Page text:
Anthem insurance customers in Colorado may have to switch hospitals if fee dispute not resolved

Patty Damon can see the Lakewood campus of St. Anthony from his home, but starting in May, he may no longer be able to go there without digging into his pockets.

Damon has insurance through Anthem BlueCross BlueShield of Colorado, which is in a dispute with the owner of St. Anthony, CommonSpirit Health. If the two can’t reach an agreement by May 1, CommonSpirits’ 10 Colorado hospitals will no longer be in network for the 1.5 million people covered by Anthe’s health plans in that state.

When a health center leaves the network, patients can still choose to receive care there, but the center can bill them for the difference between their charges and what the patient’s insurance is willing to pay, which could be thousands of dollars. dollars , depending on the type of care received. Federal and state laws protect people who get out-of-network care from surprise bills in an emergency, but not when they could choose a different hospital.

Damon is scheduled for orthopedic surgery in San Antonio in June, and she’s not sure if she’ll be able to have the procedure or if she’ll have to find a new doctor and start the process of getting on the surgical calendar everywhere. again. Either way, you will need to find a different provider for your physical therapy after surgery if CommonSpirit goes out of network.

“This doesn’t seem to be about patient care,” Damon said. “This is about money, and the patient is secondary.”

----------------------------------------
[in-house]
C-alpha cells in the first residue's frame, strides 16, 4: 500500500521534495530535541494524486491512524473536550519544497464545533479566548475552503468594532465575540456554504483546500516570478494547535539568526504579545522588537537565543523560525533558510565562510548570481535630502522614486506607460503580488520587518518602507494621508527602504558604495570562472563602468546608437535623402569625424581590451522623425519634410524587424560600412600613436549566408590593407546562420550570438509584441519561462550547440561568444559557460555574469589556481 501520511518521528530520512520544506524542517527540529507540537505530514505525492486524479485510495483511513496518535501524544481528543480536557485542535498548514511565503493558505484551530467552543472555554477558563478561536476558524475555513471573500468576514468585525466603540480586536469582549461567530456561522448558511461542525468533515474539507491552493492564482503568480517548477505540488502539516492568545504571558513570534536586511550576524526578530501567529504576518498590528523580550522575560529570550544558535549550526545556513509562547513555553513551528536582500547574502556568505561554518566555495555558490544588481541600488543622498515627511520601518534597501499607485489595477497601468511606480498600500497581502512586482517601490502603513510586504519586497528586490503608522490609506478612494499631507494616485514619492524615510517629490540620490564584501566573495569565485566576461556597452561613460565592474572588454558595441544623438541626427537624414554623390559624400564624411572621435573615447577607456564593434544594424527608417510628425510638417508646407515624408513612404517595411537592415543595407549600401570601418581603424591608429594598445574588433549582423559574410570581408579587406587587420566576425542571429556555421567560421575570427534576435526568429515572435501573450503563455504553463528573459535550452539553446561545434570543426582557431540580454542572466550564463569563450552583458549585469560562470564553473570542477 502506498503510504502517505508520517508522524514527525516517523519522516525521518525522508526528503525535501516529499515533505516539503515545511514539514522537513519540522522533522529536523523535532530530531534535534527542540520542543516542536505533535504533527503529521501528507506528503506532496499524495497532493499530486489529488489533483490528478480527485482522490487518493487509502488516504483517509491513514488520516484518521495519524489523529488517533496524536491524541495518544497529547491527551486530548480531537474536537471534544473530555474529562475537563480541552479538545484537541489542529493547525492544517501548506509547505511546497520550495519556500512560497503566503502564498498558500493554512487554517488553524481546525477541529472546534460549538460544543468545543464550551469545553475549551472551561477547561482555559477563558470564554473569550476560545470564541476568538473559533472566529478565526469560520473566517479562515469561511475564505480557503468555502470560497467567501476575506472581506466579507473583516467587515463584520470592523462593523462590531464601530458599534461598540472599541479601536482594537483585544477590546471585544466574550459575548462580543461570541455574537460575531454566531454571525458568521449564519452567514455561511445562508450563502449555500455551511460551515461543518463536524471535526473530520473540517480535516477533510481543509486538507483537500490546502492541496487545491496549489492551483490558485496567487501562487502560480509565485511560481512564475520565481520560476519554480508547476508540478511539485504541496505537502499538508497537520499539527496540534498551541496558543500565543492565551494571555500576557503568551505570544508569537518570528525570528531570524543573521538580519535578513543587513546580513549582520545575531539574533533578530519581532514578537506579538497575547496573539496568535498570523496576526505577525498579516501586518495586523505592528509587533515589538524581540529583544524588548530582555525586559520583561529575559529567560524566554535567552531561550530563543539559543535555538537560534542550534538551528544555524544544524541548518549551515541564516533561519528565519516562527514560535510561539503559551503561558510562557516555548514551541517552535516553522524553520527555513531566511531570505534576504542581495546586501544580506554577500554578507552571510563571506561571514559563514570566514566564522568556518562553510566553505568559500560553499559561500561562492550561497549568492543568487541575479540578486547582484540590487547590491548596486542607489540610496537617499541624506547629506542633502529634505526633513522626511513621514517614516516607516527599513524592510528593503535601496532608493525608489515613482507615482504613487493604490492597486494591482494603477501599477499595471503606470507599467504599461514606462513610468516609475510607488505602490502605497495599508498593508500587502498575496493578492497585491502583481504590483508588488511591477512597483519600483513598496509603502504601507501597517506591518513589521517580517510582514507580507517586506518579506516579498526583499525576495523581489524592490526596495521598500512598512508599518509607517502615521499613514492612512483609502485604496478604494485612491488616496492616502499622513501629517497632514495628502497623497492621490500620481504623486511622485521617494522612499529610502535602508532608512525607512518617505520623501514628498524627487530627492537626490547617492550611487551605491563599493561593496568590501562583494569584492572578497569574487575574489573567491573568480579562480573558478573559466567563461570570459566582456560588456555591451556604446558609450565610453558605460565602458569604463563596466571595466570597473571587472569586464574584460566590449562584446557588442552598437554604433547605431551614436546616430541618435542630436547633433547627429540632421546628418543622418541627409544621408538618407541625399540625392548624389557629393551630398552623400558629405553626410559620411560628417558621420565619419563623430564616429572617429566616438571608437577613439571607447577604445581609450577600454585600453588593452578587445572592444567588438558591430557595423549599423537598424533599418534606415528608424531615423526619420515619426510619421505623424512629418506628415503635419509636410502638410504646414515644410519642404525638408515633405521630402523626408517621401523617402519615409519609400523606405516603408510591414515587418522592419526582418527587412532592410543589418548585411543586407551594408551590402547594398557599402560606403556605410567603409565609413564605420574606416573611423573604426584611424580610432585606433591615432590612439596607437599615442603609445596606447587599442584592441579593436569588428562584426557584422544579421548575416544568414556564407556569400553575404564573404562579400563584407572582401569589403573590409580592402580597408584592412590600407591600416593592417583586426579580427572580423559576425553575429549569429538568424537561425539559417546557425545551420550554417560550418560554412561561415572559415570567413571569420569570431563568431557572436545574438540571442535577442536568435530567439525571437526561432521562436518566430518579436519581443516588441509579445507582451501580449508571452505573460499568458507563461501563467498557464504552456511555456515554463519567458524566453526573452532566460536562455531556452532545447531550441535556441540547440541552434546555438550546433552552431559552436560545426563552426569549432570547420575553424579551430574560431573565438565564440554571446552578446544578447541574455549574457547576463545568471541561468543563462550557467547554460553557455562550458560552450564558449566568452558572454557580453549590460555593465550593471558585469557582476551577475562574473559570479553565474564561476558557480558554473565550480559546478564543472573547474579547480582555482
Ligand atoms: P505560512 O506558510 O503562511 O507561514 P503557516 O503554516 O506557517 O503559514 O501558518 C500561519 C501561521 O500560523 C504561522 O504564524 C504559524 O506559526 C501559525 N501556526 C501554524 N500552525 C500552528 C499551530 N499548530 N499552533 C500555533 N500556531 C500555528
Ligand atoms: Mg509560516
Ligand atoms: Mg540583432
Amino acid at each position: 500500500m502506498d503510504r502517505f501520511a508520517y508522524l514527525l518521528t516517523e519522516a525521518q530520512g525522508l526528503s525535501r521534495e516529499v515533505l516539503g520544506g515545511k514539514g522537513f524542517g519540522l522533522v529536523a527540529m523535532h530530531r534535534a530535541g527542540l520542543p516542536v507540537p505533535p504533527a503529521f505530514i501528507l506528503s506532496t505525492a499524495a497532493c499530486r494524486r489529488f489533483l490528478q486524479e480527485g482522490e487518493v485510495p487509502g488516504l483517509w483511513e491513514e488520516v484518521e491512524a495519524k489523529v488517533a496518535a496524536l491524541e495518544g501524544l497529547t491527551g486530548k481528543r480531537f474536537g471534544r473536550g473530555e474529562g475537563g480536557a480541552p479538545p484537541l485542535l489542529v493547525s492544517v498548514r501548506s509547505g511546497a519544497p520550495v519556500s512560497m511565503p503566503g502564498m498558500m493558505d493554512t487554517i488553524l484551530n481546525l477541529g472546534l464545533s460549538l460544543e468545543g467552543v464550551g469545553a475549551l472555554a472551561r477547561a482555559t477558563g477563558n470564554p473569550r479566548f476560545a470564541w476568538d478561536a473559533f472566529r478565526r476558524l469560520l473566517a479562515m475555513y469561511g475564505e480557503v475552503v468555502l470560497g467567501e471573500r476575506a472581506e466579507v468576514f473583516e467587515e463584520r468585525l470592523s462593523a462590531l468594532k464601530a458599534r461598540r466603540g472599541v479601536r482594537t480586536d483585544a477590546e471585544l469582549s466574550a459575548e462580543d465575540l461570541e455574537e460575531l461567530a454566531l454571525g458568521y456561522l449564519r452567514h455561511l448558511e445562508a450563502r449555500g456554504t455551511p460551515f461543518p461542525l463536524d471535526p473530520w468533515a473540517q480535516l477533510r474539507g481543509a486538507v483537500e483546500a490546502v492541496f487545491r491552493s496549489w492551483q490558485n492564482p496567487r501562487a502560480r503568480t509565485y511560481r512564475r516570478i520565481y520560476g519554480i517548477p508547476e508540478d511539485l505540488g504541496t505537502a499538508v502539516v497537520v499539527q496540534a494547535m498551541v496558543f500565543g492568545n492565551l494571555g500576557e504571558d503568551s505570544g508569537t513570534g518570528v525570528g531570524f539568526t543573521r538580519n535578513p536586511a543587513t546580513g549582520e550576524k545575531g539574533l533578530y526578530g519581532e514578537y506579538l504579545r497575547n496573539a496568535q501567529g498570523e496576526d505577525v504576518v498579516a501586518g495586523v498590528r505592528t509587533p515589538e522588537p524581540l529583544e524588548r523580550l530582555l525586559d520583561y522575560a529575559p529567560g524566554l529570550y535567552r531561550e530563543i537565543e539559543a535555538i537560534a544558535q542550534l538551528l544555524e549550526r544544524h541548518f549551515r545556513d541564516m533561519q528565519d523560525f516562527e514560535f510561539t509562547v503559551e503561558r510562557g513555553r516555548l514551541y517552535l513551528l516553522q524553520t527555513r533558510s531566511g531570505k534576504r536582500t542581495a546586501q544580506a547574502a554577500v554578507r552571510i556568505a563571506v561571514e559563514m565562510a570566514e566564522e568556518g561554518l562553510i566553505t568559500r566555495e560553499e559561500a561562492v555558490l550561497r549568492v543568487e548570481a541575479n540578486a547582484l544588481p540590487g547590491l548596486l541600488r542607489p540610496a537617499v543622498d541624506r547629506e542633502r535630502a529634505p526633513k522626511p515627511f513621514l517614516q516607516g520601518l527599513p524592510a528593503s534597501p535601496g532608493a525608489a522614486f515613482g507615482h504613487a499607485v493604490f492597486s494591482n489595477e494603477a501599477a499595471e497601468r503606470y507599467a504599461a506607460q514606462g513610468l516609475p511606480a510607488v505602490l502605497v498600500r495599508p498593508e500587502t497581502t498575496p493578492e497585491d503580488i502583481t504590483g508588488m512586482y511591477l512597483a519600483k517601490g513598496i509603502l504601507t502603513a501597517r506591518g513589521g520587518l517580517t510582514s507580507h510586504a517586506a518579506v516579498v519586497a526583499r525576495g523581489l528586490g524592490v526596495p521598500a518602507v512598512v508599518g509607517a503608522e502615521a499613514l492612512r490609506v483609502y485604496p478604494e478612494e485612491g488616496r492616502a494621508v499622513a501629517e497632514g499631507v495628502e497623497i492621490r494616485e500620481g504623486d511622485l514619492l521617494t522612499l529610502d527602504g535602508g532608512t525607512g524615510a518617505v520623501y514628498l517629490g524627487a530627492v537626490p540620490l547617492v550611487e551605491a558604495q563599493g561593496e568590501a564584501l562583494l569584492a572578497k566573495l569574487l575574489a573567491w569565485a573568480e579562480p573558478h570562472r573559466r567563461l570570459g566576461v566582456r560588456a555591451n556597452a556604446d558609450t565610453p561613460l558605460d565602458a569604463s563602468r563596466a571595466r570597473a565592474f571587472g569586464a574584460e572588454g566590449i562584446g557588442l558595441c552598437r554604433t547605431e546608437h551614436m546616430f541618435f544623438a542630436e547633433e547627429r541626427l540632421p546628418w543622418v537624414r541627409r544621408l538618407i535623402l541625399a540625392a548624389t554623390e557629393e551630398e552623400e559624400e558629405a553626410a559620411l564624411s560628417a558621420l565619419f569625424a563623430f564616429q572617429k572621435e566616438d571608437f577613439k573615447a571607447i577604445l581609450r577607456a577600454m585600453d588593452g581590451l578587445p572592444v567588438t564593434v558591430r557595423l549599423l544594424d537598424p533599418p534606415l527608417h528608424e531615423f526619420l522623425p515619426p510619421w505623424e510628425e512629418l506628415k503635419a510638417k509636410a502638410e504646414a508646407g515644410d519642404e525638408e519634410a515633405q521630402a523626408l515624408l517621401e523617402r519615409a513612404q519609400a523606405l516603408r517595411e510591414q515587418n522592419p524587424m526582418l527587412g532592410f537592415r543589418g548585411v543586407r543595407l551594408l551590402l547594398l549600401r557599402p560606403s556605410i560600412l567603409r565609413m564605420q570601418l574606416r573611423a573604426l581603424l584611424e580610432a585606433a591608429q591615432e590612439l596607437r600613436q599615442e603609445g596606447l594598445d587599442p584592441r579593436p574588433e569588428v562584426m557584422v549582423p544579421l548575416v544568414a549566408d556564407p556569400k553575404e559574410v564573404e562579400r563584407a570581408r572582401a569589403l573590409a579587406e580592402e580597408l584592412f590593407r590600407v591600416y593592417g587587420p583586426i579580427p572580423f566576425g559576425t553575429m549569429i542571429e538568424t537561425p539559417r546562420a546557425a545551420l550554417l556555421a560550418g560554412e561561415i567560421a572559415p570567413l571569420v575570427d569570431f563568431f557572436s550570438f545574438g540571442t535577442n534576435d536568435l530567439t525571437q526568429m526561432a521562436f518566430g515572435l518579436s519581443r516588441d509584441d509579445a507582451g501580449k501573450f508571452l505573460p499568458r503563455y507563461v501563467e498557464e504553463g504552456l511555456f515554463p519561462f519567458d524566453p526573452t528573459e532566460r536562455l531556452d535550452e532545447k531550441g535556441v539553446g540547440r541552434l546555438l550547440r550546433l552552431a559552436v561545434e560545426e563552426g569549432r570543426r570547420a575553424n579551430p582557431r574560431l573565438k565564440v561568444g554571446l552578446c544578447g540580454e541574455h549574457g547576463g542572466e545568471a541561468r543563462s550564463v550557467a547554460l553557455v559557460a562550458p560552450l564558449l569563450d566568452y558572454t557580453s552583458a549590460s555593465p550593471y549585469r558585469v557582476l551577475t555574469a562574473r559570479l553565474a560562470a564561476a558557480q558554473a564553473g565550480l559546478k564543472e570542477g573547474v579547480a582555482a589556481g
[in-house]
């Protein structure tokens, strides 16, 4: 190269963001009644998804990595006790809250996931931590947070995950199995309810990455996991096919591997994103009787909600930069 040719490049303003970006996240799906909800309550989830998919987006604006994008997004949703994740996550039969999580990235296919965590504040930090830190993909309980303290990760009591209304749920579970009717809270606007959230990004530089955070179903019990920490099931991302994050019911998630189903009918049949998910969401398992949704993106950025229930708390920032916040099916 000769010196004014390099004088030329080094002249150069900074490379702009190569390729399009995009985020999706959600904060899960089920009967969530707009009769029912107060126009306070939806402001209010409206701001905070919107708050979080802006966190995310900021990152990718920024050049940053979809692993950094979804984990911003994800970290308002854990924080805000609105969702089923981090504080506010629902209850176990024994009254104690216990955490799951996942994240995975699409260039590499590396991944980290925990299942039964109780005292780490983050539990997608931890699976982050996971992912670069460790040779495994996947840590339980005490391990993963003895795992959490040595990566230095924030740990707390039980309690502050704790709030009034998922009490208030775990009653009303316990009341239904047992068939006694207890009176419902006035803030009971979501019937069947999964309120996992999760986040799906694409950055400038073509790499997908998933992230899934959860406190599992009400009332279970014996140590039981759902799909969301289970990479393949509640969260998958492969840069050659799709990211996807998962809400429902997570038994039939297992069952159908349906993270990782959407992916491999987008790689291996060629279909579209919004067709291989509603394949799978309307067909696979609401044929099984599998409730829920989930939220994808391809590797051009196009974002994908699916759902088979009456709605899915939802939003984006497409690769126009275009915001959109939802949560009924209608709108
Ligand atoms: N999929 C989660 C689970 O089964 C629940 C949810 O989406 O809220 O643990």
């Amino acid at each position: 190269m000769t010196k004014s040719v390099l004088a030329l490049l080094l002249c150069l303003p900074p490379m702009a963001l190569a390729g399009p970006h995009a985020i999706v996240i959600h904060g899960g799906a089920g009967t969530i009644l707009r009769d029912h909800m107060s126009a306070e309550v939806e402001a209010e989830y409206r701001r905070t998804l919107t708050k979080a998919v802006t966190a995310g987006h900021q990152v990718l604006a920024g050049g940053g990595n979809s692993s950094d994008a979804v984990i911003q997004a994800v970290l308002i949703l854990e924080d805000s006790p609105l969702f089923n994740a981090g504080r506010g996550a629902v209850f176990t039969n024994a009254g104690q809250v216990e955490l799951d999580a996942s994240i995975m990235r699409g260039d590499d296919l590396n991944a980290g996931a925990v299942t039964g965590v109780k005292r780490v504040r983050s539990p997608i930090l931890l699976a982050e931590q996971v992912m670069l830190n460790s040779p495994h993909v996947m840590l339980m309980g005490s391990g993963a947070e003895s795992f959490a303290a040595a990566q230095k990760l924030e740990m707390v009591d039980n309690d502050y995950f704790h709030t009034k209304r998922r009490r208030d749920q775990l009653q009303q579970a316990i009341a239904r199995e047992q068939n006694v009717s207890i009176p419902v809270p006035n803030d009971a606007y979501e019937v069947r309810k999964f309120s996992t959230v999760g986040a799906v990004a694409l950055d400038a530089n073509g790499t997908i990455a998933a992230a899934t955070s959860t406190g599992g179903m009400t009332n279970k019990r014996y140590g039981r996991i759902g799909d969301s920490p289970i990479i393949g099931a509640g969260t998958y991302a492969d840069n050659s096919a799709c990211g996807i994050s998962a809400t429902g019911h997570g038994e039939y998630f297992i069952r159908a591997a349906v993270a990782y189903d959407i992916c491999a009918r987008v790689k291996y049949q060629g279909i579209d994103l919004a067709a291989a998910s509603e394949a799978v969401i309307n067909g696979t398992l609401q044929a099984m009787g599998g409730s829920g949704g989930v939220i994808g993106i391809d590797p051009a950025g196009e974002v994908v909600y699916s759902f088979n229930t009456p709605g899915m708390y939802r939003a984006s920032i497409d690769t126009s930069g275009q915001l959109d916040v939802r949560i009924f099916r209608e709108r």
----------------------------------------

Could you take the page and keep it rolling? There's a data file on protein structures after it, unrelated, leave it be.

Representatives for both Anthem and CommonSpirit said they are optimistic they can reach a deal by the middle of next week, but did not provide details on their negotiations. Both said the disagreement centers on tariffs.

If the two sides can’t reach an agreement, Colorado patients should reconsider going to get care at CommonSpirit’s 10 hospitals, eight urgent care centers, two surgery centers, seven home health providers and hospices, 26 radiology centers and five groups of doctors. . The hospital St. Fort Morgan’s Elizabeth would remain on the network until mid-July, because it has a separate contract.

While patients in the Denver area have other options within a relatively short distance, patients in Summit County will have to drive to Vail or Leadville if they need non-emergency hospital care. CommonSpirit also owns Durango’s only general hospital.

Patients who are currently pregnant or undergoing treatment for a complex disease, such as cancer, could continue to go to the same location for care. However, they would have to file the refund claim themselves, according to a letter Anthem sent to its customers.

Anthem alleged that CommonSpirit had requested rate increases at more than twice the rate of inflation. CommonSpirit responded that Anthem had asked for significant rate reductions. Because the negotiations are not public, patients have no way of knowing what the truth is, or whether it may be both.

Rate disputes are not uncommon as both insurers and hospital chains get bigger and try to use their muscle to push payments that benefit them. In 2021, UCHealth went out of network on Anthem plans sold in the Denver-area individual market, though the parties reached an agreement to bring them back at least a year later.

Matt Pickett, president of Colorado business plans at Anthem BlueCross BlueShield, said the insurer is still talking to CommonSpirit but is also reaching out to customers with complex conditions to discuss their options if the split happens . If Anthem were to pay the rates CommonSpirit wants, insurance costs would increase significantly for customers and their employers, he said.

“The last thing we want to do is disrupt care for these members,” Pickett said. “Affordability is the key issue.”

Anthem recently reached an agreement with AdventHealth, the other half of the former Centura Health, Pickett said. HealthOne and UCHealth facilities will also remain in network in Colorado, he said.

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